The Irish Rover (1)


On the Fourth of July 1806
We set sail from the sweet cobh of Cork
We were sailing away with a cargo of bricks
For the Grand City Hall in New York
‘Twas a wonderful craft, she was rigged for and aft
And oh, how the wild winds drove her
She stood several blasts, she had twenty-seven masts
And they called her The Irish Rover

We had one million bags of the best Sligo rags
We had two million barrels of stone
We had three million sides of old blind horses hides
We had four million barrels of bones
We had five million hogs and six million dogs
Seven million barrels of porter
We had eight million bails of old nanny goats tails
In the hold of The Irish Rover

There was ould Mickey Coote who played hard on his flute
When the ladies lined up for a set
He was tootled with skill for each sparkling quadrille
‘Till the dancers were fluttered and bet
With his smart witty talk he was cock of the walk
And he rowled the dames under and over
They all knew at a glance when he took up his stance
That he sailed in The Irish Rover

There was Barney McGee from the banks of the Lee
There was Hogan from County Tyrone
There was Johnny McGurk who was scared stiff of work
And a man from Westmeath called Malone
There was Slugger O’Toole who was drunk as a rule
And fighting Bill Tracy from Dover
And your man Mike McCann from the banks of the Bann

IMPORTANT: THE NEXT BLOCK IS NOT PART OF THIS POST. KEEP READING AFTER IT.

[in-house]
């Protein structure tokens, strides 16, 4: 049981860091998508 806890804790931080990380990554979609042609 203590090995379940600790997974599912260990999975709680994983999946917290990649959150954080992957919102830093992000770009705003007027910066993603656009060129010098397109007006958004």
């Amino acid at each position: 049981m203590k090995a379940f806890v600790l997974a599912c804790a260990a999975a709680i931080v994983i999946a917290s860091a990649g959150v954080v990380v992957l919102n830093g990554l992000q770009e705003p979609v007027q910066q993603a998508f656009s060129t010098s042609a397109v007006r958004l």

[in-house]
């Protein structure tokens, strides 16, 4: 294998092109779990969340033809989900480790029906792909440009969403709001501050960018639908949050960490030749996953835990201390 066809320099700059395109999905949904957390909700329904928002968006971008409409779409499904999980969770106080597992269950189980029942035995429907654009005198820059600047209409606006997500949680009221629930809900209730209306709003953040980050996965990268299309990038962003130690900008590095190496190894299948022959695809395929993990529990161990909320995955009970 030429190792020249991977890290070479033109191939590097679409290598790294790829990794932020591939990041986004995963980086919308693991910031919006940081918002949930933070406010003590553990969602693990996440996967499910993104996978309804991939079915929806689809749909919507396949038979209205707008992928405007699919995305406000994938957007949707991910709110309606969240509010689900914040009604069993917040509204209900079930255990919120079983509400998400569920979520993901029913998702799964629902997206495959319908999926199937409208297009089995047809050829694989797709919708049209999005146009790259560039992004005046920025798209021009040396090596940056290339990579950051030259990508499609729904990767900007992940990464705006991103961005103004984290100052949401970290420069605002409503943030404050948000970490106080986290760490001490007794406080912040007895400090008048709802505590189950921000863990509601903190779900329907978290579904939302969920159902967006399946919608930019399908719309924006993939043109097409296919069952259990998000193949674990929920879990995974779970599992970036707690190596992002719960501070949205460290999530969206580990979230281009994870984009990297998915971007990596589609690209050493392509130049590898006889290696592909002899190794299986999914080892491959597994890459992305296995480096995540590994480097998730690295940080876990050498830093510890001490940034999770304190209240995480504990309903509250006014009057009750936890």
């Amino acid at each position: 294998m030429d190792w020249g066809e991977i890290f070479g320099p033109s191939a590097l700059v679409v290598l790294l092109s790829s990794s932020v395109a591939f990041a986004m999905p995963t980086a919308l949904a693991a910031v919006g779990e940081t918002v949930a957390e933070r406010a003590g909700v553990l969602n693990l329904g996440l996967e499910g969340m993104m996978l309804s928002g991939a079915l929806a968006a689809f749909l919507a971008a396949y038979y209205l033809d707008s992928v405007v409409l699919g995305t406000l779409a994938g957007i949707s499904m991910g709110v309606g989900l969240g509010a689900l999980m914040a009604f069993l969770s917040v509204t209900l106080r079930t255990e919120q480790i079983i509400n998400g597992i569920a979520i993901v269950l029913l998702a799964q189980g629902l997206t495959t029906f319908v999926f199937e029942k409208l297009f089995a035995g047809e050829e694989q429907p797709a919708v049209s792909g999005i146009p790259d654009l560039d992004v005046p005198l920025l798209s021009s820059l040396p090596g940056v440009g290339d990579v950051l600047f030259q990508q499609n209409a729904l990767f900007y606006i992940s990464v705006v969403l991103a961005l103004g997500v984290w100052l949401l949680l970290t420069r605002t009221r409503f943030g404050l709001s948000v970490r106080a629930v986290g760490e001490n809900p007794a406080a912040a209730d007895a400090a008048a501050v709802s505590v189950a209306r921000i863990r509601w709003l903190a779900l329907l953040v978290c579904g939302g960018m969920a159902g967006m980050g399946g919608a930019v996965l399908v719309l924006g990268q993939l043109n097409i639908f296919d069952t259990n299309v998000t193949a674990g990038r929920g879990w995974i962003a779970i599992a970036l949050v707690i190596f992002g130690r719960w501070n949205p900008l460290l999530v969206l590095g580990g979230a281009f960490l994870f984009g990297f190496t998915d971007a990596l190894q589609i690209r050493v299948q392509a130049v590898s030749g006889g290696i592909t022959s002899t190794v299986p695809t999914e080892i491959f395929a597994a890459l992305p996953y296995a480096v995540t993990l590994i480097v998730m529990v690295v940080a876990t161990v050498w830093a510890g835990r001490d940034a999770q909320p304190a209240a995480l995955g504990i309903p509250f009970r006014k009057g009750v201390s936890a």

Was the skipper on The Irish Rover

For a sailor it’s always a bother in life
It’s so lonesome by night and by day
That he longs for the shore and a charming young whore
Who will melt all his troubles away
All the noise and the rout swillin’ poitín and stout
For him soon is done and over
For the love of a maid he is never afraid
That old sod from The Irish Rover

We had sailed seven years when the measles broke out
And the ship lost it’s way in the fog
And that whale of a crew was reduced down to two
Just meself and the Captain’s old dog
Then the ship struck a rock, Oh Lord! what a shock
The bulkhead was turned right over
Turned nine times around and the poor old dog was drowned
And the last of The Irish Rover

Of all the tall tales of tall ships, none had a cargo to compare with the fabulous Irish Rover. As sung by The Dubliners.

See also this version of The Irish Rover (2).